Life was good. My two-year-old daughter Ayla was healthy and happy.
I loved kids and taught swimming classes. I’d also started my own cleaning company.
In fact, it ended up doing so well, I had to give up the swimming to focus on it.
Seeing the houses spotless and gleaming gave me so much joy.
There was just one thing that wasn’t going as well – my relationship.
We argued a lot and I felt like we were growing apart.
So one night, while Ayla played in the next room, we tried methamphetamine, also known as ice.
I’d never done it before, but I thought it might bring us closer together.
Just this once, I told myself, sucking on the pipe.
As we smiled and laughed together, I realised it was something we hadn’t done for a long time. Afterwards though, I felt so guilty. This wasn’t me – I was a loving mum and businesswoman.
But that ‘once’ was all that it took.
I started doing ice monthly, then every fortnight.
Before I knew it, I was planning my weekends around getting high.
At first, I’d started smoking it in a pipe, then I moved on to injecting.
It made me feel euphoric.
For a year, I lied to my family, asking them to babysit Ayla just so I could get high.
One night, I’d used everything I had, so I grabbed my car keys and headed to a dealer for more.
But high on drugs, I lost control on a bend and crashed into a ditch.
Pulling out my phone, I dialled the first person I knew would help.
‘I’m a mess!’ I wailed to my sister.
Confessing everything, I begged her to help me change.
‘I want to be a good mum,’ I cried.
‘We all make mistakes,’ she said, racing to my side.
She helped me tell my family and they got me into a fantastic rehab centre.
Going cold turkey, I cut all ties with my partner.
Once I was clean, I came out feeling like a new woman.
Ayla’s little face would light up when we played together, just like before.
‘It’s Mummy and Ayla against the world,’ I’d tell my beautiful girl.
Then, a year later, my phone vibrated with a Facebook message from an old friend.
Do you know anyone selling drugs? it read.
No, I’m not into that anymore, I replied.
More people got in touch though, inviting me to get high with them.
Staying strong and following my rehab program, I resisted the urge to fall back into my old lifestyle.
Until one night… I relapsed.
This time, my life spiralled out of control more quickly than I could have imagined.
My benefit money went straight to ice and I fell behind in my rent.
Soon, I was spending $800 a day and had to start selling the drug to fund my own habit.
With all my money going on drugs, I stole food from supermarkets, just to survive.
I had to use make-up to cover the track marks on my arms and scabs on my face.
Running into Ayla’s room one day, I started throwing her clothes and favourite teddies in a bag.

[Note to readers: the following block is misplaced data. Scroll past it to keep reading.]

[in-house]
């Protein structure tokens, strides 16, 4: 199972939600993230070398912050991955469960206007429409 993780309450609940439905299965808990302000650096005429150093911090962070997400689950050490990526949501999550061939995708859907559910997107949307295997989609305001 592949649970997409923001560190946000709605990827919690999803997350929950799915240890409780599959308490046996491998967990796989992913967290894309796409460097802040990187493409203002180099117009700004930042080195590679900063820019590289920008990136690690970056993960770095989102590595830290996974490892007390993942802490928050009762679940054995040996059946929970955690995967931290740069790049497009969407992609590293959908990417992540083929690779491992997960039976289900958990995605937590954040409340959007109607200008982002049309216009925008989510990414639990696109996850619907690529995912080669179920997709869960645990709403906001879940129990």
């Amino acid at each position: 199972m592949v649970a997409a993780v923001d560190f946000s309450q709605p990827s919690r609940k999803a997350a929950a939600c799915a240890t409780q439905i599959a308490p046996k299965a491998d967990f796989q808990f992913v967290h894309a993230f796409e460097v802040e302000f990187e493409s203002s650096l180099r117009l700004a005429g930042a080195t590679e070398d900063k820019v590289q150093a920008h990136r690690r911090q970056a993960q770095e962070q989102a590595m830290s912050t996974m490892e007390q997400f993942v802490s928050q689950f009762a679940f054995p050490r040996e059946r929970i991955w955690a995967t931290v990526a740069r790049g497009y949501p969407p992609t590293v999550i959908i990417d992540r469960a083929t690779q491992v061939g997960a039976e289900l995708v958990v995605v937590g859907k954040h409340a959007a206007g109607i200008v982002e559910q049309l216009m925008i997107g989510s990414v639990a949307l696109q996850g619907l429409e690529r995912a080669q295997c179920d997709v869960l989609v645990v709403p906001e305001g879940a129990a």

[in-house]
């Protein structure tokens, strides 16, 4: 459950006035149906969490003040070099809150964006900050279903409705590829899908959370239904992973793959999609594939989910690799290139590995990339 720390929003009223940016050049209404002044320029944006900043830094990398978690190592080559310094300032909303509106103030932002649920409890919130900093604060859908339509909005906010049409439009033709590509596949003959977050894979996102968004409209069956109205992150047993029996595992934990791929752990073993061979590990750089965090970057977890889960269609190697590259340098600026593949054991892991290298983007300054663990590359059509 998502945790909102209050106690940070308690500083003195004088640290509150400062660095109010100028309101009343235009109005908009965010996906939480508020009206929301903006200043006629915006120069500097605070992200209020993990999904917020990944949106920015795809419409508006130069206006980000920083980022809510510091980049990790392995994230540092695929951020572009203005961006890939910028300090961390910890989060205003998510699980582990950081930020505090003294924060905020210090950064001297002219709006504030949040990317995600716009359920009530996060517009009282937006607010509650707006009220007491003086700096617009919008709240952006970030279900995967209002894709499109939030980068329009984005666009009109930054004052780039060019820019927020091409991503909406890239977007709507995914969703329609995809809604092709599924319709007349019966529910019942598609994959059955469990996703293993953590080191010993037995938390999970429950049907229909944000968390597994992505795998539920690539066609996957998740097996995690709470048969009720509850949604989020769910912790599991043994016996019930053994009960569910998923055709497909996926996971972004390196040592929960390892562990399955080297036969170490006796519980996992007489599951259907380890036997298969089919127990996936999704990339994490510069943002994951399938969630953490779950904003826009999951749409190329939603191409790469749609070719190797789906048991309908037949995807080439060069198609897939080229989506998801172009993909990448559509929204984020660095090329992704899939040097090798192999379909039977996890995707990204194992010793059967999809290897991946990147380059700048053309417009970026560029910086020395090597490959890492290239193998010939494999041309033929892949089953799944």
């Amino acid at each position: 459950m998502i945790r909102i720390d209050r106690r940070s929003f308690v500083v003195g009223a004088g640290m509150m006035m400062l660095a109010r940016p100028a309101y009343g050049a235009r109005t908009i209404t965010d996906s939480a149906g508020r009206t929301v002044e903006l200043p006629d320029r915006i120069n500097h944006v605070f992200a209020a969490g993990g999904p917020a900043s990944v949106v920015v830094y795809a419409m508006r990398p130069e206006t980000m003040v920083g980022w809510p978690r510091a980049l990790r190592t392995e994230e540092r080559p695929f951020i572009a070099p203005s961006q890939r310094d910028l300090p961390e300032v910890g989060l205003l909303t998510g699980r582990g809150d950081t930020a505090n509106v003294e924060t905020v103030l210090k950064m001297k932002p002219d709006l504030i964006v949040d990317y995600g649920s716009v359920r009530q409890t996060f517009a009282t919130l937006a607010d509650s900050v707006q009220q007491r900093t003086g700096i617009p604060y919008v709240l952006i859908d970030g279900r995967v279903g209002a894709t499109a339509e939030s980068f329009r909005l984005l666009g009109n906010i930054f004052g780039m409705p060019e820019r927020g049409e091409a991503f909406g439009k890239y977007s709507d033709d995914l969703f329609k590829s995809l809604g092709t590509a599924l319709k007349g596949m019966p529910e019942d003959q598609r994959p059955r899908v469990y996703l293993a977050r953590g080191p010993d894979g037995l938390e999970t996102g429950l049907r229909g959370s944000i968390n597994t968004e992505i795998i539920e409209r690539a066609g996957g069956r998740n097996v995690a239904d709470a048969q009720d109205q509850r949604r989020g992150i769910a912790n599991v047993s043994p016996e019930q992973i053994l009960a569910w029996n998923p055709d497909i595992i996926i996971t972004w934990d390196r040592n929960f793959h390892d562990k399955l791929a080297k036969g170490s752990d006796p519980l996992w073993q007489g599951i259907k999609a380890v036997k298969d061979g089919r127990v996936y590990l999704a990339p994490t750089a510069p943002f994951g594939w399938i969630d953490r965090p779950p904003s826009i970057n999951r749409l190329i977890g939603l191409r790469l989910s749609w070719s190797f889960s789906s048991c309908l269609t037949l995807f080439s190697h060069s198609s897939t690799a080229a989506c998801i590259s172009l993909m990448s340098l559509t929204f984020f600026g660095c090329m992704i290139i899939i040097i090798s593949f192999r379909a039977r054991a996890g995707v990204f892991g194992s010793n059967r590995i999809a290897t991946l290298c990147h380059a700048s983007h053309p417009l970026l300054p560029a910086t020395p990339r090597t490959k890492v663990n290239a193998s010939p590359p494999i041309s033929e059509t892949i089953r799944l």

Then I called my mum.
‘You need to come and get Ayla,’ I cried. ‘I’m not good for her.’
‘Tamsin, you need to look at what you’re doing to everyone around you,’ Mum teared up.
As she drove off with Ayla, I ran into her room and buried my face in her clothes, muffling my screams and tears.
It was like a sober version of me was standing over my drug-fuelled body begging me to stop… but I didn’t know how.
Eventually, I was evicted, then I went to jail for six months for Centrelink fraud.
I was at rock bottom.
In movies, I’d seen little kids visiting their parents in prison and mentally judged them, telling myself I was better than them.
Now that storyline had become my reality.
‘I had so much fun at school yesterday,’ Ayla, then five, would tell me on her weekly visits.
My heart broke every time I said goodbye.
‘I will get clean, I will be the mother you deserve,’ I vowed.
When I was released from prison, my parents were waiting outside the gates with Ayla.
Running to her, I wrapped my arms around her.
‘I’m never letting you go again,’ I promised.
This time, I was determined to do things the right way.
After rehab, I deleted everyone from my old lifestyle on social media and moved to the suburbs far away.
‘I am so sorry,’ I told Ayla often.
Now three years clean, I have a job and my life revolves around my family, who were always there for me.
The best thing is being able to snuggle up with Ayla, now nine.
I spent tens of thousands of dollars over my years of addiction.
I want others to know there is hope and help out there. Every day without ice gets easier.
What I know for certain is I won’t touch the stuff again.
There are bad days in recovery, but a bad day always beats a good day in addiction.
For support with a drug addiction 24/7, call Lifeline 13 11 14 (Aus) or 1737 (NZ).